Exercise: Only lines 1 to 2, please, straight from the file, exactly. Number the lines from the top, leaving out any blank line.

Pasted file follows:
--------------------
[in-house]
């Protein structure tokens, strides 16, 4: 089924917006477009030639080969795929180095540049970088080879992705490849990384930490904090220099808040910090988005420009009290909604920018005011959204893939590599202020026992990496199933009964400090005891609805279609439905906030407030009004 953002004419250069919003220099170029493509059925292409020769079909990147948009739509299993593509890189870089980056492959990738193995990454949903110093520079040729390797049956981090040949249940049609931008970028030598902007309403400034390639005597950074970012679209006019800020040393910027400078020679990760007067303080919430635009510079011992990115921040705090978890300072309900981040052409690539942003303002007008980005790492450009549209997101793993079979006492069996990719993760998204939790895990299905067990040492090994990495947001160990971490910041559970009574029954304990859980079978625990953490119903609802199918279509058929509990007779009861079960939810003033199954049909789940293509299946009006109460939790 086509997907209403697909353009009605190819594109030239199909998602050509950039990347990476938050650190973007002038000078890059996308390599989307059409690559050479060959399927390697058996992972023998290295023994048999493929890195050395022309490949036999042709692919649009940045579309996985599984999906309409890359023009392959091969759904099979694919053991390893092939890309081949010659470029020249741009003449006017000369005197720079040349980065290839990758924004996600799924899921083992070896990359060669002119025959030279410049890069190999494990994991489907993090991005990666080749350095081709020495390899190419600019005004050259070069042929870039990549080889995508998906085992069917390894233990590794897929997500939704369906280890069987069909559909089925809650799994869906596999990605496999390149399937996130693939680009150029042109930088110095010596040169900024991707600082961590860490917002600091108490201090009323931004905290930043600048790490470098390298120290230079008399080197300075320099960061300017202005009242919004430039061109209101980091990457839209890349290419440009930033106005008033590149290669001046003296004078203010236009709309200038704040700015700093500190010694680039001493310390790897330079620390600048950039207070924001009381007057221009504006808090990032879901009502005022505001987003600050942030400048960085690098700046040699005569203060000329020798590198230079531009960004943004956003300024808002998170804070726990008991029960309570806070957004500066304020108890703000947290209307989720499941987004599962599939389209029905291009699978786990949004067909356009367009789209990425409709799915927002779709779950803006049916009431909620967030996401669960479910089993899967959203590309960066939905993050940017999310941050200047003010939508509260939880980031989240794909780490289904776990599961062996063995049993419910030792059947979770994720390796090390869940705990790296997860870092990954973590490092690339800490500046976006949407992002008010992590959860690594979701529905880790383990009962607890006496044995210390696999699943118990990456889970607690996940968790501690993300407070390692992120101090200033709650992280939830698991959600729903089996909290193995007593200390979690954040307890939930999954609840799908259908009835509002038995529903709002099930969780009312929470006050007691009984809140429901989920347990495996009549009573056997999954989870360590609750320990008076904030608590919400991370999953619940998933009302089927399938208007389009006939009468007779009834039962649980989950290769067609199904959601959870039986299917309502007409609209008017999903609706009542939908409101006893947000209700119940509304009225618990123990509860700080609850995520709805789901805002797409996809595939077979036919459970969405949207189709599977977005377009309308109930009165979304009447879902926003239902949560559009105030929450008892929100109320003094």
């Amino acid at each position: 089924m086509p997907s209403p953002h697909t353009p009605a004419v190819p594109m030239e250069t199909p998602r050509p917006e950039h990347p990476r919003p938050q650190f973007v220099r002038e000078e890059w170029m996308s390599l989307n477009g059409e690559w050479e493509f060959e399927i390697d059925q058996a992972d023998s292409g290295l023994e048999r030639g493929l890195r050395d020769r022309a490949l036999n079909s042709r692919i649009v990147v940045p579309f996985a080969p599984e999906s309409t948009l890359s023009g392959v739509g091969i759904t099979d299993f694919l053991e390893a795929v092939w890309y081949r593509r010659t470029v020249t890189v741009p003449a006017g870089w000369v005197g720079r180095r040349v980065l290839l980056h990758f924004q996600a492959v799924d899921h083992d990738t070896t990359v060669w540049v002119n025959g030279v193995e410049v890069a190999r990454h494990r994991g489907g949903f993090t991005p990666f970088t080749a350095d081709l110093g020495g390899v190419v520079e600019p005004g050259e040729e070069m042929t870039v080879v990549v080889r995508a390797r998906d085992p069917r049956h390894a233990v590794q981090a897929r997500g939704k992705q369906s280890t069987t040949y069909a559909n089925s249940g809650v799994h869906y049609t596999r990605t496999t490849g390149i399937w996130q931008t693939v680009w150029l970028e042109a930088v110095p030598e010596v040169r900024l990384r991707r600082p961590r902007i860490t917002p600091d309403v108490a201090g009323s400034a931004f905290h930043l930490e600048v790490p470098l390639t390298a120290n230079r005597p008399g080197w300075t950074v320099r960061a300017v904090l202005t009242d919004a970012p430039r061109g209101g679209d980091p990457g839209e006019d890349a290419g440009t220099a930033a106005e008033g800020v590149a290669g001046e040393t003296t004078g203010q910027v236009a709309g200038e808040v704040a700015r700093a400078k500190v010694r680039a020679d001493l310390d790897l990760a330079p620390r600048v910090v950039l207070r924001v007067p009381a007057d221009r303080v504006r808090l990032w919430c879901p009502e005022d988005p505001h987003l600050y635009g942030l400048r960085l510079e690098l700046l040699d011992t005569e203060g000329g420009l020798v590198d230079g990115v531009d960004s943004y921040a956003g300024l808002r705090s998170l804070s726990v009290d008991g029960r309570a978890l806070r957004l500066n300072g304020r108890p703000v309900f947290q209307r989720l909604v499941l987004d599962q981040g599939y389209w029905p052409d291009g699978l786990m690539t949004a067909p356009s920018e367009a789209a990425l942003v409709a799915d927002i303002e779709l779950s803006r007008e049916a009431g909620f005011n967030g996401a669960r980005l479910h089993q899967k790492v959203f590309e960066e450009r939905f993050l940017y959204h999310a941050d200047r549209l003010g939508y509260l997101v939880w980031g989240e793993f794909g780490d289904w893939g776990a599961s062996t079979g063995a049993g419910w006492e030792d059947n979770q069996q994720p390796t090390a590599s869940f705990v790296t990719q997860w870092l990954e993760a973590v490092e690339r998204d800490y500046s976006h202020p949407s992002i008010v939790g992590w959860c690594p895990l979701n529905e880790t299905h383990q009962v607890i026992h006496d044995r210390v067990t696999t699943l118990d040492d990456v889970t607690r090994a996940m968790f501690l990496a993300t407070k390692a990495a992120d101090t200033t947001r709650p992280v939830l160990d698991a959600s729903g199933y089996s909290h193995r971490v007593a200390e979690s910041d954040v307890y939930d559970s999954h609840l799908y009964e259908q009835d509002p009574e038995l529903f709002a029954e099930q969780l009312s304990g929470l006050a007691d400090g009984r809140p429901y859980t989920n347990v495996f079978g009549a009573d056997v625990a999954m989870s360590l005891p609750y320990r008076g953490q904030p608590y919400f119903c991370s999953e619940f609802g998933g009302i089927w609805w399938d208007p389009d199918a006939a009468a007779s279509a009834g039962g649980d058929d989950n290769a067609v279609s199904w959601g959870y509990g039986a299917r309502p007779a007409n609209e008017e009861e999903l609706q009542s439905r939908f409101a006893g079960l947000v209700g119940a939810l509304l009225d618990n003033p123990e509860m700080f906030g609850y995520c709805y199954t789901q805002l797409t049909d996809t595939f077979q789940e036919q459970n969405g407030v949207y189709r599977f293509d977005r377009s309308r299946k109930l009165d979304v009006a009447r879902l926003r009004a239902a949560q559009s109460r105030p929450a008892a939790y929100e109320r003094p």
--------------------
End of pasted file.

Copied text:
[in-house]
């Protein structure tokens, strides 16, 4: 089924917006477009030639080969795929180095540049970088080879992705490849990384930490904090220099808040910090988005420009009290909604920018005011959204893939590599202020026992990496199933009964400090005891609805279609439905906030407030009004 953002004419250069919003220099170029493509059925292409020769079909990147948009739509299993593509890189870089980056492959990738193995990454949903110093520079040729390797049956981090040949249940049609931008970028030598902007309403400034390639005597950074970012679209006019800020040393910027400078020679990760007067303080919430635009510079011992990115921040705090978890300072309900981040052409690539942003303002007008980005790492450009549209997101793993079979006492069996990719993760998204939790895990299905067990040492090994990495947001160990971490910041559970009574029954304990859980079978625990953490119903609802199918279509058929509990007779009861079960939810003033199954049909789940293509299946009006109460939790 086509997907209403697909353009009605190819594109030239199909998602050509950039990347990476938050650190973007002038000078890059996308390599989307059409690559050479060959399927390697058996992972023998290295023994048999493929890195050395022309490949036999042709692919649009940045579309996985599984999906309409890359023009392959091969759904099979694919053991390893092939890309081949010659470029020249741009003449006017000369005197720079040349980065290839990758924004996600799924899921083992070896990359060669002119025959030279410049890069190999494990994991489907993090991005990666080749350095081709020495390899190419600019005004050259070069042929870039990549080889995508998906085992069917390894233990590794897929997500939704369906280890069987069909559909089925809650799994869906596999990605496999390149399937996130693939680009150029042109930088110095010596040169900024991707600082961590860490917002600091108490201090009323931004905290930043600048790490470098390298120290230079008399080197300075320099960061300017202005009242919004430039061109209101980091990457839209890349290419440009930033106005008033590149290669001046003296004078203010236009709309200038704040700015700093500190010694680039001493310390790897330079620390600048950039207070924001009381007057221009504006808090990032879901009502005022505001987003600050942030400048960085690098700046040699005569203060000329020798590198230079531009960004943004956003300024808002998170804070726990008991029960309570806070957004500066304020108890703000947290209307989720499941987004599962599939389209029905291009699978786990949004067909356009367009789209990425409709799915927002779709779950803006049916009431909620967030996401669960479910089993899967959203590309960066939905993050940017999310941050200047003010939508509260939880980031989240794909780490289904776990599961062996063995049993419910030792059947979770994720390796090390869940705990790296997860870092990954973590490092690339800490500046976006949407992002008010992590959860690594979701529905880790383990009962607890006496044995210390696999699943118990990456889970607690996940968790501690993300407070390692992120101090200033709650992280939830698991959600729903089996909290193995007593200390979690954040307890939930999954609840799908259908009835509002038995529903709002099930969780009312929470006050007691009984809140429901989920347990495996009549009573056997999954989870360590609750320990008076904030608590919400991370999953619940998933009302089927399938208007389009006939009468007779009834039962649980989950290769067609199904959601959870039986299917309502007409609209008017999903609706009542939908409101006893947000209700119940509304009225618990123990509860700080609850995520709805789901805002797409996809595939077979036919459970969405949207189709599977977005377009309308109930009165979304009447879902926003239902949560559009105030929450008892929100109320003094």